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Work at Home Forrest City AR

Work at home jobs include data entry jobs, proofreading jobs, transcription jobs, translation jobs, online tutoring jobs and more. See below for work at home jobs in Forrest City for freelance writers, telemarketers, and online shop owners, as well as advice on how to find a work at home job.

Arkansas Workforce Center at Forrest City
(870) 633-2900
300 Eldridge Road, Suite 2
Forrest City, AR
Arkansas WorkForce Center - Marianna
(870) 295-9529
448 Alabama
Marianna, AR
Arkansas Workforce Center at Clarksville
(479) 754-8969
33 Sherwood Plaza
Clarksville, AR
National Assoc Of Letter Carriers Branch 1128
(910) 323-3665
3175 Cedar Creek Rd
Fayetteville, AR
Arkansas Dept. of Workforce Services
(870) 762-5365
111 East Ash
Blytheville, AR
Arkansas WorkForce Center
(870) 238-3117
1790 North Falls Blvd., Suite 3
Wynne, AR
Arkansas Workforce Center
(870) 762-2035
111 East Ash Street
Blytheville, AR
Arkansas Workforce Center at Warren
(870) 226-7000
1105 East Church Street
Warren, AR
Career Staffing Services
(501) 801-8061
9212 Maumelle Blvd
North Little Rock, AR
Asbestos Workers Local No 10
(501) 562-7908
4501 W 61st St
Little Rock, AR

Stay at Home Dad, Online Resources for Stay at Home Dads

The SAHD (stay-at-home dad) counterpart - MAWDAHS

RebelDad makes an impassioned argument for elevating the way we describe stay at home dads who look after kids:

So yesterday I was given another reminder that one of these days I should really start a blogroll for MAWDAHs... moms who go to work and are married to stay at home dads. Asha over at flagged this post by Mom 101 about her husband. It is a wonderful denunciation of the strange and irritating trend toward referring to male caregivers by female terms ("The Mommy," "Mr. Mom," etc.)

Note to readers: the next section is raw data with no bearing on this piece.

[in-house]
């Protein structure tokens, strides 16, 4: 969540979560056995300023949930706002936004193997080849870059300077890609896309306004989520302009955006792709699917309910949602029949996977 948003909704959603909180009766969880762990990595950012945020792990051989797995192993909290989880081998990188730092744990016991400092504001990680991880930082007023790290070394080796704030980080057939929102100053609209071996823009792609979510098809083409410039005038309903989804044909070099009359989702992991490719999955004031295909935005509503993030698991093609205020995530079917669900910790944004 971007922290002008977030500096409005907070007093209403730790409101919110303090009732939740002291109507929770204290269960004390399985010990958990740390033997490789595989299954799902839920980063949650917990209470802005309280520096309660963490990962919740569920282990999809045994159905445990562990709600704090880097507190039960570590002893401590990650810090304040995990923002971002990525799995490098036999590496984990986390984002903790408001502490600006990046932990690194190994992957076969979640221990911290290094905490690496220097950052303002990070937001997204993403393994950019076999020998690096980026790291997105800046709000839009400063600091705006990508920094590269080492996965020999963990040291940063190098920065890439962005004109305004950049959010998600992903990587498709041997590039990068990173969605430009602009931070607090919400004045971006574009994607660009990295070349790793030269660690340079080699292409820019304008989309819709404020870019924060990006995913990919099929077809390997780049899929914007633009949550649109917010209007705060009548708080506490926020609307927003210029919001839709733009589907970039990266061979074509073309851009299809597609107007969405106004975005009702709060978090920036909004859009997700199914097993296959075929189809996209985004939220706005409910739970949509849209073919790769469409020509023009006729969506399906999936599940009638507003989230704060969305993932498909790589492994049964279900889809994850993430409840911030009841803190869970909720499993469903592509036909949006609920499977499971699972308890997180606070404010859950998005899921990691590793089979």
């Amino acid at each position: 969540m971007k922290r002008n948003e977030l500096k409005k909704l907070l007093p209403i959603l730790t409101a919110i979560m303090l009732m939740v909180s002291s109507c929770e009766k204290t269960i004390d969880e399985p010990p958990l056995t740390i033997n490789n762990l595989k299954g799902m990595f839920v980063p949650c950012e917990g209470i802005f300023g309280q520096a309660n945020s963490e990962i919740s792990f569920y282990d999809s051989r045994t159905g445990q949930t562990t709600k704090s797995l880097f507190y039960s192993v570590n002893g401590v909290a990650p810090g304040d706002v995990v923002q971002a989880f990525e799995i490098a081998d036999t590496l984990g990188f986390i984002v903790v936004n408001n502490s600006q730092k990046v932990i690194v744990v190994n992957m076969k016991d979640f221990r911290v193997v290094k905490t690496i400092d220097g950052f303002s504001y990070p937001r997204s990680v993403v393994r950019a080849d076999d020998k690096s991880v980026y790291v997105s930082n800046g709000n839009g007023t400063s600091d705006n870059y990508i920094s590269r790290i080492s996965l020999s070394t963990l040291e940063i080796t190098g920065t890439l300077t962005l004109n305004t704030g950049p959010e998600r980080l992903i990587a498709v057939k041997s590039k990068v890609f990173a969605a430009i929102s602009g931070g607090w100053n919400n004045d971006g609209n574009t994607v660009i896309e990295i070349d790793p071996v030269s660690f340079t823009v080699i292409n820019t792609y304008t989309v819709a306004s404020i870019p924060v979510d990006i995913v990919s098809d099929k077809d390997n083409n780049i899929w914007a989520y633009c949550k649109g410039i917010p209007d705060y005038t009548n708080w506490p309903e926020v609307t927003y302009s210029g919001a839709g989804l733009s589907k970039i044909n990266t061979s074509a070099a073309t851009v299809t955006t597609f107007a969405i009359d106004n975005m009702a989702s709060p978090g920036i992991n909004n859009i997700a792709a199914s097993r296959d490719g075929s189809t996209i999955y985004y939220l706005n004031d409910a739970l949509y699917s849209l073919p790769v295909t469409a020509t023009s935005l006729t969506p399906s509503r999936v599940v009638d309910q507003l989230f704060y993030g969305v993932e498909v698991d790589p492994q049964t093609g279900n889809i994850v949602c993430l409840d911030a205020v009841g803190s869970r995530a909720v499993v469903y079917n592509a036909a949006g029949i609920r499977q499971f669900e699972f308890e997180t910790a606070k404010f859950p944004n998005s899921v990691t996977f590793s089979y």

I was asked recently what the problem with Mr. Mom is, and Mom 101 nails a good chunk of it. Here's my take on why it's a problem:

  • It is unfair to women to "mom"ify the job. Calling a guy "Mr. Mom," implies mom ∗should∗ be the one behind the stroller. That ought to be pretty offensive nowadays.
  • It emphasizes the novelty of at-home fatherhood . A dad at the playground shouldn't be treated with any more surprise that a female surgeon in the operating room. Why should "Hey - that kid's caretaker is a ∗man∗!" be any less offensive than "Hey - that doctor/lawyer/exec is a ∗woman∗!"?
  • It glosses over the different skills that mothers and fathers bring to the table. Kyle Pruett at Yale has made a career of noting that men and women generally parent differently, and that kids are best served by both styles of play. Suggesting that a...

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